Why the Baptist Church Should Celebrate Lent
I grew up thinking the four major days of the church year were Christmas, Easter, Mother’s Day, and Father’s Day. They were certainly the days that seem to receive the most excitement and specialness. Since my childhood, I have been exposed to and studied so many different traditions of worship, and find that we often fall short of the wonderful experiences we can have in worship because we have eliminated much of the traditional church calendar. By this I mean, in our effort to move away from some of the excesses of some brands of Christianity, we have thrown out the baby with the bath water (another expression I learned when growing up!)
Wednesday of this week was Ash Wednesday; it marked the beginning of the season of Lent. The 40-day Lenten period is marked by a time of prayer and preparation to celebrate Easter. Since Sundays celebrate the resurrection of Jesus, the six Sundays that occur during Lent are not counted as part of the 40 days of Lent, and are referred to as the Sundays in Lent. The number 40 is connected with many biblical events, but especially with the forty days Jesus spent in the wilderness preparing for His ministry by facing the temptations that could lead him to abandon his mission and calling. Christians today use the Lenten season for introspection, self examination, and repentance.
Lent culminates with Holy Week, beginning the Sunday before Easter and going up to Easter Sunday. The Sunday before Easter is Palm Sunday or Passion Sunday and generally celebrates Jesus’ triumphal entry into Jerusalem. The Thursday is Maundy Thursday or Holy Thursday and remembers the last supper. Good Friday is the day that we commemorate Christ’s death on the cross. Finally, Easter Sunday is a great day of celebrating the resurrection.
Lent has traditionally been marked by penitential prayer, fasting, and almsgiving. Some churches today still observe a rigid schedule of fasting on certain days during Lent, especially the giving up of meat, sweets, and other types of food. I often give up something during Lent. For instance, some years I have given up all soft drinks and sweet tea–only to drink water (I have a hard time without my sweet tea!). What I have discovered is that every time I crave tea or a soft drink, I think about the reason I am giving up this beverage and focus on the suffering and death of Jesus. It is amazing how much this helps me get in focus and prepare for Easter. Other traditions do not place as great an emphasis on fasting, but focus on charitable deeds, especially helping those in physical need with food and clothing, or simply the giving of money to charities. Most Christian churches that observe Lent at all focus on it as a time of prayer, especially penance, repenting for failures and sin as a way to focus on the need for God’s grace. It is really a preparation to celebrate God’s marvelous redemption at Easter, and the resurrected life that we live, and hope for, as Christians.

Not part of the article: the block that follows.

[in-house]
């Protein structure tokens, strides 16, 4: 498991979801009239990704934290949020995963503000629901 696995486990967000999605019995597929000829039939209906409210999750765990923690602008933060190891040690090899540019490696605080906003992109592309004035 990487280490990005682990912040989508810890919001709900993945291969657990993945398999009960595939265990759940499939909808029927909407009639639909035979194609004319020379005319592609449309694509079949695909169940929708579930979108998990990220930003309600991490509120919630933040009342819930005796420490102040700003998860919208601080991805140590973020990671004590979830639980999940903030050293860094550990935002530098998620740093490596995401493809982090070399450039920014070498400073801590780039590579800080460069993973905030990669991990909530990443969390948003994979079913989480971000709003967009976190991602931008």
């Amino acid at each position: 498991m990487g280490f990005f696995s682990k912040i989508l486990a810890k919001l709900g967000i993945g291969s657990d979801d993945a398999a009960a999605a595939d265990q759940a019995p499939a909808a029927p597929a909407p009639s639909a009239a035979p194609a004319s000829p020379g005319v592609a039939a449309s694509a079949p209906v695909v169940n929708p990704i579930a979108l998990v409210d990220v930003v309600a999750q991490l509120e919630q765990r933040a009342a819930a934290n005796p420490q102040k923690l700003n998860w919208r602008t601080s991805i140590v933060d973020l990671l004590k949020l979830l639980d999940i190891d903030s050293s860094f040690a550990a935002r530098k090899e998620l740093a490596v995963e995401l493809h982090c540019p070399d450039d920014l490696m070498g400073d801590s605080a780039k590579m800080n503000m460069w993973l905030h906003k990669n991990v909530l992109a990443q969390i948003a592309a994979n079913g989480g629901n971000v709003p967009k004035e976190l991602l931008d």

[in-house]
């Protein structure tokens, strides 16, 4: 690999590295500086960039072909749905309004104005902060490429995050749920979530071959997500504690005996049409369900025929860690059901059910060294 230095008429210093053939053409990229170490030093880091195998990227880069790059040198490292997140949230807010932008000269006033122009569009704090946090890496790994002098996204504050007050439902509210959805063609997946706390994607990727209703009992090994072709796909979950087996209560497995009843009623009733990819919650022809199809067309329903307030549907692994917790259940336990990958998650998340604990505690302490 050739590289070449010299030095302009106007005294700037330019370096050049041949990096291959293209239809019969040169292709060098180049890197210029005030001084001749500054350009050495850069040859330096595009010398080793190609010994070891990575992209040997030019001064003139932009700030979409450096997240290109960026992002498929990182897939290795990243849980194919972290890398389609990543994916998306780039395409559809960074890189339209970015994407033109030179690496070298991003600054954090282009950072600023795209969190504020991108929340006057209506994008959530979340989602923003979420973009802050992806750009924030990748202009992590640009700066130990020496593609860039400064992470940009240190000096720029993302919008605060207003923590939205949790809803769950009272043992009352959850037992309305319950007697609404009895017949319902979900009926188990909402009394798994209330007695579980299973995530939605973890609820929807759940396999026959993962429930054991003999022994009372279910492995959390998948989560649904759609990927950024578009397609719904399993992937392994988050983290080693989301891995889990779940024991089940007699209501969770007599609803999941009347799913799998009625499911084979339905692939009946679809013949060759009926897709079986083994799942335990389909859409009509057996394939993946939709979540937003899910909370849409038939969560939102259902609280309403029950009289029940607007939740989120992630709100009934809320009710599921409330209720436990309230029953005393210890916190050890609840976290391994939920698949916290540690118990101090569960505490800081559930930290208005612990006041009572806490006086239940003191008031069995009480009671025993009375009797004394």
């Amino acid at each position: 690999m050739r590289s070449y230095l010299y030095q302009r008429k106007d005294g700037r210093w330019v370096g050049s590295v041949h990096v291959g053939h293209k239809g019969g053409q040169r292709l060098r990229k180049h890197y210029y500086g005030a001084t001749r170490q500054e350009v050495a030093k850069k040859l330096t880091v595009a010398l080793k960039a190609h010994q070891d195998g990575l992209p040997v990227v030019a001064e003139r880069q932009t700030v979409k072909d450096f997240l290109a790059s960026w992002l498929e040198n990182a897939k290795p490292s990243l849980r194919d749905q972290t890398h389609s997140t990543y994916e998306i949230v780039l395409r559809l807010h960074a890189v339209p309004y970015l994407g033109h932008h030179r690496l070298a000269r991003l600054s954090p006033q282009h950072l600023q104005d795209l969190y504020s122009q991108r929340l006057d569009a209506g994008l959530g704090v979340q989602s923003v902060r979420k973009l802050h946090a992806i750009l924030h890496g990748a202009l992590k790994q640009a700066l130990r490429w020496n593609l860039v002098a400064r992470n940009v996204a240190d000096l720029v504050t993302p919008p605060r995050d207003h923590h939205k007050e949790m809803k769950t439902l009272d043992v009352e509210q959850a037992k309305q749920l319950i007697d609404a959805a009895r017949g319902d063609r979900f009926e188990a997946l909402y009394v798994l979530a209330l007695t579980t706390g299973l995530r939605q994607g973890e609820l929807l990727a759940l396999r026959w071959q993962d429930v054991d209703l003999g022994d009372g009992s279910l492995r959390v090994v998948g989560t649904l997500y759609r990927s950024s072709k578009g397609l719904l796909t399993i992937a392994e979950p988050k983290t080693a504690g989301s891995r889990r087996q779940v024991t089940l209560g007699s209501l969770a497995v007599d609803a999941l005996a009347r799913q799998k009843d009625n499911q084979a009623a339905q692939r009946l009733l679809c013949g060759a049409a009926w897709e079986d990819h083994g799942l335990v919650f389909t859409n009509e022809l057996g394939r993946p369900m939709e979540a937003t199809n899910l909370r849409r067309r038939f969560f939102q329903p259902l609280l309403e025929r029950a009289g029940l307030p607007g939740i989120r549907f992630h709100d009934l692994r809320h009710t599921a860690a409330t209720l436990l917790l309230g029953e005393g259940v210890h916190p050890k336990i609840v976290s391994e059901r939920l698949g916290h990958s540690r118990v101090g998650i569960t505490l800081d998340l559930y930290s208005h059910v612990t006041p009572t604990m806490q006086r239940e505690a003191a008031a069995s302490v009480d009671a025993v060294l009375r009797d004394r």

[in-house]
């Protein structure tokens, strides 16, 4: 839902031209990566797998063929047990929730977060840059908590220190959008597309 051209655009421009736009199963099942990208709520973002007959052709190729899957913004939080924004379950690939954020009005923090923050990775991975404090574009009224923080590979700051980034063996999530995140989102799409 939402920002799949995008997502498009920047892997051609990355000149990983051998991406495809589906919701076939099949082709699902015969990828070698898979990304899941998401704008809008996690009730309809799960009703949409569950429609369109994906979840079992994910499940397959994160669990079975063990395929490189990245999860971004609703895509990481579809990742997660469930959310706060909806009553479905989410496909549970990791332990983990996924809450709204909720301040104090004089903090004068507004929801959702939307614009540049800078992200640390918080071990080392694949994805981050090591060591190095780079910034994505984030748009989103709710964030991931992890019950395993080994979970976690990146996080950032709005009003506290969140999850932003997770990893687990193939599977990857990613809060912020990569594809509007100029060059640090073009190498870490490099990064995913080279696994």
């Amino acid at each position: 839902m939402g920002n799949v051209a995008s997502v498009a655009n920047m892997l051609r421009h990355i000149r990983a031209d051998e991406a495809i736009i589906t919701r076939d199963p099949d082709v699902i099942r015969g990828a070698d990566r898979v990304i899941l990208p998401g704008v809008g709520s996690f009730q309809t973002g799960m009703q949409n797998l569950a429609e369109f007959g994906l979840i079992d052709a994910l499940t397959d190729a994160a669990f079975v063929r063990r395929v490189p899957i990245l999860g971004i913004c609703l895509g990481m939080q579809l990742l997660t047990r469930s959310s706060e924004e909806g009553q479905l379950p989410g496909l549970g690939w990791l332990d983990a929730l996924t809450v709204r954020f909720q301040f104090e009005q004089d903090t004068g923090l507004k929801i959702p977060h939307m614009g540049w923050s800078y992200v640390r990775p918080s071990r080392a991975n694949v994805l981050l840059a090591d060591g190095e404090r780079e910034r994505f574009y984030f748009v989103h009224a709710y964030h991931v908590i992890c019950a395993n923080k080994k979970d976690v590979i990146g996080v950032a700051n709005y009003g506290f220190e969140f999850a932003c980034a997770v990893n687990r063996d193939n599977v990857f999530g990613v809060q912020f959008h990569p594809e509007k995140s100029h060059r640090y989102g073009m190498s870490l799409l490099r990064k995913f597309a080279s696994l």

In my opinion, unless we truly experience Lent, Easter is not nearly as great a celebration, but for many who have never been exposed to the “real” church calendar, the idea may seem somewhat foreign.
Here are some simple ways to help your church experience Lent. Perhaps, if this is your first year doing so, you will select just one or two things. Some ideas you may keep in your plans for next year.
- Prepare a 40-day (or 46-day) Lenten devotional or even a Holy Week (8-day) devotional for the entire congregation to share. You can assign various members of the body to write the devotionals to make it more personal for your church.
- Encourage your congregation to go through a daily Bible reading plan for Lent such as this or this.
- Plan an Ash Wednesday service. (more on this in the near future)
- Write Lenten devotionals in your weekly bulletin or newsletter.
- Plan all your Sunday worship services to have a Lenten focus. Perhaps choose a song that will tie the time together each week, such as Lead Me to the Cross.
- Plan special Holy Week services (more on this next week)
- Display various types of art with a Lenten emphasis around the church. Find excellent art for your bulletin or screens in worship.
- Distribute nails or small crosses to each person to keep with them throughout Lent as a reminder of the season.
- Encourage families to observe Lent at home. There are numerous resources on the web to give you ideas. Here’s one.
Hopefully, this will get your creativity flowing. Next week, I will talk more about special Holy Week services. Take a look.
What are some meaningful things your church has done for Lent?